Sometimes the best surprises really do come unexpectedly. Yesterday, while working on another project, I pulled a box that was labeled only MISC. Boxes marked miscellaneous always seem to have the greatest treasures and this one was no exception.
Inside the standard archives box was a metal box. When the metal box finally popped open it documents and case files dating back to 1819. As far as we know, these are some of the oldest government documents still remaining from the clerk and court files.
Because these documents are so important and so fragile they will take time to fully process. Many more treasures wait to be found inside!
This metal box containing case files and documents dating back to 1819 was recently rediscovered.
Etta Cross vs. Edward Cross., Superior Court, September Term, 1902.
This week we have been cataloging Superior Court cases from the early 1900s. In this case Etta Cross is petitioning for divorce due to abandonment and mistreatment. Edward Cross’ cross complaint alleges that Etta did not cook his meals as requested. Just another little gem found in the archives that a genealogist or someone interested in family history may find useful.
While working on our naturalization records, I located instruction sent to County Clerk’s by the U.S. Department of Labor on the subject of foreign allegiances. It addressed some of the territories that had changed hands and how to determine the citizenship of individuals in a contested territory such as Alsace. Failure to assign the right leader and allegiance to a naturalization form could lead to that form being invalid. On the back there is a list of foreign leaders dated November 15, 1926.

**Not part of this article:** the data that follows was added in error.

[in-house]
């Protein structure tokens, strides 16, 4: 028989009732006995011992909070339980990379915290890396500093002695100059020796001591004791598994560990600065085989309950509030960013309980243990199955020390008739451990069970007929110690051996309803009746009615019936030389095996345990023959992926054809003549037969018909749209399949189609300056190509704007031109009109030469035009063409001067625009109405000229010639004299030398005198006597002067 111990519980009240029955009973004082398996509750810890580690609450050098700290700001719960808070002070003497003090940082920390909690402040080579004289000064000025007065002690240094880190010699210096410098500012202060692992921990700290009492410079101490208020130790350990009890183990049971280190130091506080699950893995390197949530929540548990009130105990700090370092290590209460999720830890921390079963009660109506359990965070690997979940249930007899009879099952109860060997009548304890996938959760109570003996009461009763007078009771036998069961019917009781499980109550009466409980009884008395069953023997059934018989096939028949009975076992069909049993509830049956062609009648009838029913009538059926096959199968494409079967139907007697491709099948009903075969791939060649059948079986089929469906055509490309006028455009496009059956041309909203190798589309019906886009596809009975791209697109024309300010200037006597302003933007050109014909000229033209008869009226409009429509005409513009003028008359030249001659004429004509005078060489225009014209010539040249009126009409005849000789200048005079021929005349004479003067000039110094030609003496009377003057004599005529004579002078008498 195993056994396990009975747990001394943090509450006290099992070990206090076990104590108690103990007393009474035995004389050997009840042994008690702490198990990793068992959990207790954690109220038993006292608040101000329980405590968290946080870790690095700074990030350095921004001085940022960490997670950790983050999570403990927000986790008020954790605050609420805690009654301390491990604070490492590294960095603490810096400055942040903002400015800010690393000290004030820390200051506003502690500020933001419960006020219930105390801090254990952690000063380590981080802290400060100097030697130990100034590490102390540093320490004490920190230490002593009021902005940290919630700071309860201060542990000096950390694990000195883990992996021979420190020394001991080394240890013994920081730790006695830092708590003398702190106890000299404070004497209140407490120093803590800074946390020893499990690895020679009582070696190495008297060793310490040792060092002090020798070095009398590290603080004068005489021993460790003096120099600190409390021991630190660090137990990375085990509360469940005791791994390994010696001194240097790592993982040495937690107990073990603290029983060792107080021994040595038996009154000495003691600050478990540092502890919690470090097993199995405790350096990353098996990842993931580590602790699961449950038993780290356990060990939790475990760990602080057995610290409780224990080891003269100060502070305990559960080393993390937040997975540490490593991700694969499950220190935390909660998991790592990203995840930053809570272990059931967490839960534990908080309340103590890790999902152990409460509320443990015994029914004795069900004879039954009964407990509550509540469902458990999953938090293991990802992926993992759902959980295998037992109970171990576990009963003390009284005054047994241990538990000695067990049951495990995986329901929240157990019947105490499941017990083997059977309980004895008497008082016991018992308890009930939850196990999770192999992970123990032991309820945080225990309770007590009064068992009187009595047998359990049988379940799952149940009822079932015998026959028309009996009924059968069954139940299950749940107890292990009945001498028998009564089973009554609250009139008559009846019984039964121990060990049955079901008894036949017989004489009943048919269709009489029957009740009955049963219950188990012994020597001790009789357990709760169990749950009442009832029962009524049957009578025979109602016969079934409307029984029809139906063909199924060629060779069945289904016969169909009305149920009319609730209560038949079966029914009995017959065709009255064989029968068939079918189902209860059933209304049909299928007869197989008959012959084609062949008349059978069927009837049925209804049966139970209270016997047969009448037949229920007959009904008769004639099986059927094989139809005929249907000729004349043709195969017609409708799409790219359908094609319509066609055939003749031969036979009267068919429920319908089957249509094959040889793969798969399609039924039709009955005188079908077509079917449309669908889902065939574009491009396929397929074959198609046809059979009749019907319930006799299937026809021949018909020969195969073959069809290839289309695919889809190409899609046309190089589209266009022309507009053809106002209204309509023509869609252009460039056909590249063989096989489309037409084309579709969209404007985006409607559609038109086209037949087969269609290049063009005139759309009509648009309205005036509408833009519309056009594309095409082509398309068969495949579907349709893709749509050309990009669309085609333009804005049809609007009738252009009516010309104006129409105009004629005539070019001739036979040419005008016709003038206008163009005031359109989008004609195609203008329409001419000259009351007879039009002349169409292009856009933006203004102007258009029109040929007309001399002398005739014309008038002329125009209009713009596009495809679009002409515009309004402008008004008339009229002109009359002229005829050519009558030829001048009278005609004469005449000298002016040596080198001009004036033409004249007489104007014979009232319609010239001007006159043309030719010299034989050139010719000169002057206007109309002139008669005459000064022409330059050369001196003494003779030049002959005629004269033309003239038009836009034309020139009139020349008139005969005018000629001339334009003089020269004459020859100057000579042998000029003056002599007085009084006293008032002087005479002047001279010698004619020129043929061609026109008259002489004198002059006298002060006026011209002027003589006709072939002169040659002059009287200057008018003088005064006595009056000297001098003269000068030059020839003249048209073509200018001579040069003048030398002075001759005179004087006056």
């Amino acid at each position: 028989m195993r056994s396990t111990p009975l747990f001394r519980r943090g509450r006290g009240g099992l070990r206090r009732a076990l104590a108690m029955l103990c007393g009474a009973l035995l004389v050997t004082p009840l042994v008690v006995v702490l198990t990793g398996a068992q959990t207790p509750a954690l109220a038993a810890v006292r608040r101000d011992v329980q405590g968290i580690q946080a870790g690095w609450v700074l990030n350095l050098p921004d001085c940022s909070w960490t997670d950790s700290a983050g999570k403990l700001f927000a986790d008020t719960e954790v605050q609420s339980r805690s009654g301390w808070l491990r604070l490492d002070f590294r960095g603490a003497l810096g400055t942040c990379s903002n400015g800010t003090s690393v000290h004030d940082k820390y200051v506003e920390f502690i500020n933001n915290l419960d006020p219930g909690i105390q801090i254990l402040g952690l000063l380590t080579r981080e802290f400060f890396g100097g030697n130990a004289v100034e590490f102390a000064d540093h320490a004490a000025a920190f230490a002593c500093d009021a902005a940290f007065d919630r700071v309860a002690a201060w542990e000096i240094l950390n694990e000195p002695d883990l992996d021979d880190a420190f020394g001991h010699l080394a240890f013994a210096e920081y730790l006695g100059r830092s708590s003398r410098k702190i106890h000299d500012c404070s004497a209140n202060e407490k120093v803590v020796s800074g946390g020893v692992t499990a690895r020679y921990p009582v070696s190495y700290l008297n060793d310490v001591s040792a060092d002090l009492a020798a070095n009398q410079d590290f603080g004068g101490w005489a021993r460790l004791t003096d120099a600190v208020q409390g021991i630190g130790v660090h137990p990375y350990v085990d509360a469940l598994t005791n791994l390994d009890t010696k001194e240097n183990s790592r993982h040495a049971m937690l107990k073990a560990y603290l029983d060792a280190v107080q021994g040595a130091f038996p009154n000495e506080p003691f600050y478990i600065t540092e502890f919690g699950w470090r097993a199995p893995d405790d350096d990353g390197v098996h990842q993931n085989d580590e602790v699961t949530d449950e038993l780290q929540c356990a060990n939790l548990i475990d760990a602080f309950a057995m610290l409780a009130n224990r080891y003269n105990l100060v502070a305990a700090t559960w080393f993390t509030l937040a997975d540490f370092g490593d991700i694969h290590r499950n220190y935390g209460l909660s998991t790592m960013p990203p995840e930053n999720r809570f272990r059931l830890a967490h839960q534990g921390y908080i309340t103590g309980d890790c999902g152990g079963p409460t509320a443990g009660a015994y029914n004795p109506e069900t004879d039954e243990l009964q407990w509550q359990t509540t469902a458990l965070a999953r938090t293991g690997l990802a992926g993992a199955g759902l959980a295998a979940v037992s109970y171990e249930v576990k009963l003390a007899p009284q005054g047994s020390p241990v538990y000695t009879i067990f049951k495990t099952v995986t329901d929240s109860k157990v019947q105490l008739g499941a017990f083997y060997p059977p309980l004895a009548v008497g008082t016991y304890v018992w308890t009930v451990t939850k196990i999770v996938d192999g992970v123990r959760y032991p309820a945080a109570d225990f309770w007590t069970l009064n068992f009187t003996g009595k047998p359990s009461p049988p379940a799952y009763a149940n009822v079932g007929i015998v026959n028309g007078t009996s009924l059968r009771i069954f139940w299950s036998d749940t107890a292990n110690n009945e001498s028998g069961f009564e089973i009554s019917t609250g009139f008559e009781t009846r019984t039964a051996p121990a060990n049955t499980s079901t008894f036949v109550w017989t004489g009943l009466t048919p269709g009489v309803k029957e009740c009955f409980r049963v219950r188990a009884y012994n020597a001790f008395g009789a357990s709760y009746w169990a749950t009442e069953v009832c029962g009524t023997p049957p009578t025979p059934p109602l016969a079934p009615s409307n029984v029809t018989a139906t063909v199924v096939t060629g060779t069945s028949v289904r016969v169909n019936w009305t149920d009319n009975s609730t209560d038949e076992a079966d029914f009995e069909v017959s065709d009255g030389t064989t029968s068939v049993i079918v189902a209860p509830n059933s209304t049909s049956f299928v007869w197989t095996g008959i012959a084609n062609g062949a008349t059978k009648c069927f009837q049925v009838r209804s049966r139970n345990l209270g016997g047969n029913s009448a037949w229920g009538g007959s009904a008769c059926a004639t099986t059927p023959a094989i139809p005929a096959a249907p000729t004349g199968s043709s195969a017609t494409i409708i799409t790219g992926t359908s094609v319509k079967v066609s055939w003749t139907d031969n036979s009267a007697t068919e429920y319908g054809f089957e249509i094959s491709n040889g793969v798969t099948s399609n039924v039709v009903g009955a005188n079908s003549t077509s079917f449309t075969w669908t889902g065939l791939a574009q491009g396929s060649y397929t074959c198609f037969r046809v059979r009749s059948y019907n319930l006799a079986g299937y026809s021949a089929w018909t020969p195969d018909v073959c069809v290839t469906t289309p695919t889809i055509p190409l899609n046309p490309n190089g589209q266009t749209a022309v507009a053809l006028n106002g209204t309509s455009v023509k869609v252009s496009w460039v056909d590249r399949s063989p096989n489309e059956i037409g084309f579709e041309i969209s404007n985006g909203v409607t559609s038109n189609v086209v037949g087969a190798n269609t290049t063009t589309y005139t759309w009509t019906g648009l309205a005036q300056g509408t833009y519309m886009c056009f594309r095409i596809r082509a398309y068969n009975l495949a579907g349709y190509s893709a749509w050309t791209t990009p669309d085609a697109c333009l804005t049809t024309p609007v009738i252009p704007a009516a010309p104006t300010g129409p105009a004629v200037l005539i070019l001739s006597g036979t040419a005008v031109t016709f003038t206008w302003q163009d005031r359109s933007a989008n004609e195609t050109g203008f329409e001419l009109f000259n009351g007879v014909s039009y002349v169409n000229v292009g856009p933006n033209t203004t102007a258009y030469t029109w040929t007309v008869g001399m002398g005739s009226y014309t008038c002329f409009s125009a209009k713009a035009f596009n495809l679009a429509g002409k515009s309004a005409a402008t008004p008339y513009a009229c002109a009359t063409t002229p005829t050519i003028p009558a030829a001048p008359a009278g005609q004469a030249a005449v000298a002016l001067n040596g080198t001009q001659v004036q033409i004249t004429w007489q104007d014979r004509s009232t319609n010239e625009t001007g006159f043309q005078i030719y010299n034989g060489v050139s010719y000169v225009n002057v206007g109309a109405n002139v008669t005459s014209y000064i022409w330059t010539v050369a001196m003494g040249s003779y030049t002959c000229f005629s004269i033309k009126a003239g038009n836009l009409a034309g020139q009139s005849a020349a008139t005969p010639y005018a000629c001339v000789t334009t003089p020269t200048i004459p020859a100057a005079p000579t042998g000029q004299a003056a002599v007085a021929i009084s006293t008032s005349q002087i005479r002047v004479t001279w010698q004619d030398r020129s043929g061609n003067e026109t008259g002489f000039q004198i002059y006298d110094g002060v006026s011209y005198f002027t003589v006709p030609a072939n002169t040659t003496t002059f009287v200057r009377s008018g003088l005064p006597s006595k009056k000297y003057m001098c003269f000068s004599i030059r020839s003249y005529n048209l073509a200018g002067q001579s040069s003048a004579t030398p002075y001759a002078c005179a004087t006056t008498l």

We are preparing our naturalization records for transfer to the Indiana State Archives. They will be made part of the digital archives and be placed in an environment where they can be better preserved. As a result, we are also rediscovering some naturalization records and material that has been long since tucked away. This postcard dated 1922 was discovered today. Though we are not sure which naturalization record it belongs to, it appears to have come from one of our many residents of German heritage.
Arrival on the White Star Line in 1922